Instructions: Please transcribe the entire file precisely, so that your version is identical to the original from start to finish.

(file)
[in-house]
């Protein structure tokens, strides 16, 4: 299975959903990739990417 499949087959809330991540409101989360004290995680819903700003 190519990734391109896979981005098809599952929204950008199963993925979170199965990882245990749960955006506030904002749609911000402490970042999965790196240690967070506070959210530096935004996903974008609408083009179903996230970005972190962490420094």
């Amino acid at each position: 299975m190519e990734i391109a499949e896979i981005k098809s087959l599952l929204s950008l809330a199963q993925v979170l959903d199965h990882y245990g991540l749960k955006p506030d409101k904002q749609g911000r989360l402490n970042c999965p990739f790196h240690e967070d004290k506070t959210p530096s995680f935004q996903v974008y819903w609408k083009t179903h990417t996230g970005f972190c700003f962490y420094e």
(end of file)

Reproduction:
[in-house]
């Protein structure tokens, strides 16, 4: 299975959903990739990417 499949087959809330991540409101989360004290995680819903700003 190519990734391109896979981005098809599952929204950008199963993925979170199965990882245990749960955006506030904002749609911000402490970042999965790196240690967070506070959210530096935004996903974008609408083009179903996230970005972190962490420094």
């Amino acid at each position: 299975m190519e990734i391109a499949e896979i981005k098809s087959l599952l929204s950008l809330a199963q993925v979170l959903d199965h990882y245990g991540l749960k955006p506030d409101k904002q749609g911000r989360l402490n970042c999965p990739f790196h240690e967070d004290k506070t959210p530096s995680f935004q996903v974008y819903w609408k083009t179903h990417t996230g970005f972190c700003f962490y420094e």